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Roadie to Mountain Biker - Your Skills and Technique Foundation

December 05, 2016

If you prominently ride on the road and are interested in getting into mountain biking or want to give it a try, we've got the basic things to know and skills to work on to get you started. To provide the mountain biking expertise, we enlisted the help of multiple 24-hour solo Australian national and world champion, Jess Douglas.

The great thing being a road cyclist is you have a big head start with a solid foundation of fitness, only requiring some technique and skill development to become an accomplished mountain biker. And the best part is the skills are transferable and will make you a much better road rider in the process. Our full-blown roadie editor, Adam, hit up the flowing trails of the Otway Odyssey in Forrest, Victoria, to develop his skills.

Getting started

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A perceived barrier for many is the need to buy new equipment. The good news is aside from a the obvious mountain bike, much of what you wear on the road can be used on the trails.

Starting from the top, road bike helmets are more than suitable for mountain biking, with many mountain bikers using the same helmet for both. Some riders prefer 'enduro' style helmets which cover a little more of your head and downhill riders will wear a full face helmet for extra protection but a road helmet is more than fine for most riding. Another option for dedicated downhill riders is body armour but it's not something beginners need to concern themselves with... yet!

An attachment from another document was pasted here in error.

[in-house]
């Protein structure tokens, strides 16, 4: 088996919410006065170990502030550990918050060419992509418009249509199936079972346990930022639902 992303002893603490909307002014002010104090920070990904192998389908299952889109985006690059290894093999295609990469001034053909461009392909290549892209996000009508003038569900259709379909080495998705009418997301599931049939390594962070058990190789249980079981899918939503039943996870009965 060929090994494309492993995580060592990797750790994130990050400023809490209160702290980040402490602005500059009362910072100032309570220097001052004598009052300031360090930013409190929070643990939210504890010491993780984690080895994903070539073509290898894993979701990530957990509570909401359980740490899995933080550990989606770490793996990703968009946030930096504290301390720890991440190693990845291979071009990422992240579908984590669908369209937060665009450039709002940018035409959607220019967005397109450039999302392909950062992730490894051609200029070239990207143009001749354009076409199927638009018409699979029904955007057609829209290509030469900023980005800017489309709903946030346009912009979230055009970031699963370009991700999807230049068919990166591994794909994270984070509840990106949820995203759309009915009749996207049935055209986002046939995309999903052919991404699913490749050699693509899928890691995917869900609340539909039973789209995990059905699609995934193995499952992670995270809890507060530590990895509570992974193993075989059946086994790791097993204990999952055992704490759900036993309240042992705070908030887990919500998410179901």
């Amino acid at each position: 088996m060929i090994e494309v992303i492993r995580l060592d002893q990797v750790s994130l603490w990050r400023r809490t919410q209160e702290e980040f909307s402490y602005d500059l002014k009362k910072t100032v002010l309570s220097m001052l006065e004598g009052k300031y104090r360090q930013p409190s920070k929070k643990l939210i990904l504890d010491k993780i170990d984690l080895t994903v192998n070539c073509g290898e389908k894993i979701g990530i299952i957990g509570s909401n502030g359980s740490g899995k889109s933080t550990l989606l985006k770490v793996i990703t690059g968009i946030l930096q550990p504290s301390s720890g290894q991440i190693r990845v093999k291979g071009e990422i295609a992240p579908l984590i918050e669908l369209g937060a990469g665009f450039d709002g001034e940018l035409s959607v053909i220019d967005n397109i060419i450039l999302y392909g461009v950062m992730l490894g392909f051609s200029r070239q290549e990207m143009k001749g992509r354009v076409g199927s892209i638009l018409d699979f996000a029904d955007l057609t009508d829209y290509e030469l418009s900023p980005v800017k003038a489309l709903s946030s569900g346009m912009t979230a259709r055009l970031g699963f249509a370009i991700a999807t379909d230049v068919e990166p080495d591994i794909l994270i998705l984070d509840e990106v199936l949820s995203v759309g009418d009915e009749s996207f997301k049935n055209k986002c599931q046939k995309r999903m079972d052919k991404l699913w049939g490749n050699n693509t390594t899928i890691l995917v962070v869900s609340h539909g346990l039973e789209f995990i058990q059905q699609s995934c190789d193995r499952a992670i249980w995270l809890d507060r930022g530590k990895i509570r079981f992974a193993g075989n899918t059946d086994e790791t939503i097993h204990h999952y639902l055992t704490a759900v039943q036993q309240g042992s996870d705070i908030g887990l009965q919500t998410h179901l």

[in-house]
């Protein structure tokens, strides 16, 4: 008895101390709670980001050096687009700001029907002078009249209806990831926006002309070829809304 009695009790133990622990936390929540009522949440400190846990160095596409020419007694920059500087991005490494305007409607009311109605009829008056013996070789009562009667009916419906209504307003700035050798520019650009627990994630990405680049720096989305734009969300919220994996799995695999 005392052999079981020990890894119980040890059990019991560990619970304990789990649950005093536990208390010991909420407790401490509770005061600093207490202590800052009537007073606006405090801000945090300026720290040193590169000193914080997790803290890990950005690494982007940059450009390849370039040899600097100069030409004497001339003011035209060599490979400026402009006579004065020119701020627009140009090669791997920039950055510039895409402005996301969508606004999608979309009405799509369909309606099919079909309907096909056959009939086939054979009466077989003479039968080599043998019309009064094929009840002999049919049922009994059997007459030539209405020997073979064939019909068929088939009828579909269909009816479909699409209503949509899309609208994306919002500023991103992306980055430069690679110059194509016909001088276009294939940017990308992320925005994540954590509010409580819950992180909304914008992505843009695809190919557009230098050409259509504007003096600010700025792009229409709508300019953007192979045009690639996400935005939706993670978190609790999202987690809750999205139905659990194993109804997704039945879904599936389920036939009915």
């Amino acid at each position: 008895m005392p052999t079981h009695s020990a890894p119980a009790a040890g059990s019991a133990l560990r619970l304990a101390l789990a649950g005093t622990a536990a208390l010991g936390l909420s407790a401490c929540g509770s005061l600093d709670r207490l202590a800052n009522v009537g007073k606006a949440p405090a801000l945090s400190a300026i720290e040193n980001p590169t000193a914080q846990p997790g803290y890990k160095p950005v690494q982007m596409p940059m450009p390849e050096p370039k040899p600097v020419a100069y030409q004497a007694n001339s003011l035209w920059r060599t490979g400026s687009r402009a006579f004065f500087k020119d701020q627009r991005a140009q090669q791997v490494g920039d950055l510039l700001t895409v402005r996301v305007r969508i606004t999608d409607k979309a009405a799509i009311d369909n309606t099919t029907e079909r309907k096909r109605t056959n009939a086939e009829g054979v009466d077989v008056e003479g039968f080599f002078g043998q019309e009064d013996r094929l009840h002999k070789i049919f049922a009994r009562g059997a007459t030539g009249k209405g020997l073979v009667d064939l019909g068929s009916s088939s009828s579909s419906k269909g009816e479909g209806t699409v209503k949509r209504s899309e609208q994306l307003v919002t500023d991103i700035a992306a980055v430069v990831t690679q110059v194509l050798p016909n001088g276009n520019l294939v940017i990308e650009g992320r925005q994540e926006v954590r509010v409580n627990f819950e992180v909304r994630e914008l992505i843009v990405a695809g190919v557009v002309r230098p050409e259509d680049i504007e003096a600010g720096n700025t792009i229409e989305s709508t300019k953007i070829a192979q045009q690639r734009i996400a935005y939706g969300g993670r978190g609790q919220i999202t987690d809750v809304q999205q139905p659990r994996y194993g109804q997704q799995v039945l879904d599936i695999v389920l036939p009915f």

Riding kit remains largely the same, lycra is equally at home on the trails, although shorts and more relaxed jerseys is common in mountain biking. This primarily comes back to comfort and the reduced emphasis on aerodynamics as speed on the trails isn't as high as on the road.

Gloves are of course worn and most of the time in the form of full finger gloves which prevent your knuckles getting cut up when riding through bush land, they also provide good protection for your hands if you were to fall.

Your sock game still needs to be strong and the only recommendation is to steer clear of white. Needless to say, riding through mud, dirt, sandy paths, fire road and rough single track, they won't stay white for long.

If you plan on riding long distances a hydration backpack might be applicable but many mountain bike parks have ride options that are close enough to the start and so a single bottle can be enough.

Shoes, cleats and pedals are where the most change occurs. In order to cope with the muddy trails, mountain bike specific pedals shed mud and so won't get clogged up like a road pedal would. They are also smaller and dual sided, allowing you to clip-in either side, making it much easier to do so in a hurry. Mountain bike specific shoes are easily recognizable as they have a raised platform on the outer sole to make walking easier while making it harder for mud to accumulate in the cleat. To further improve clipping in they have grooves which track the pedal straight into the cleat. If starting out or not keen on spending too much, a platform pedal is the best way to go, these work with any sports or skate shoe and your foot just rests on top.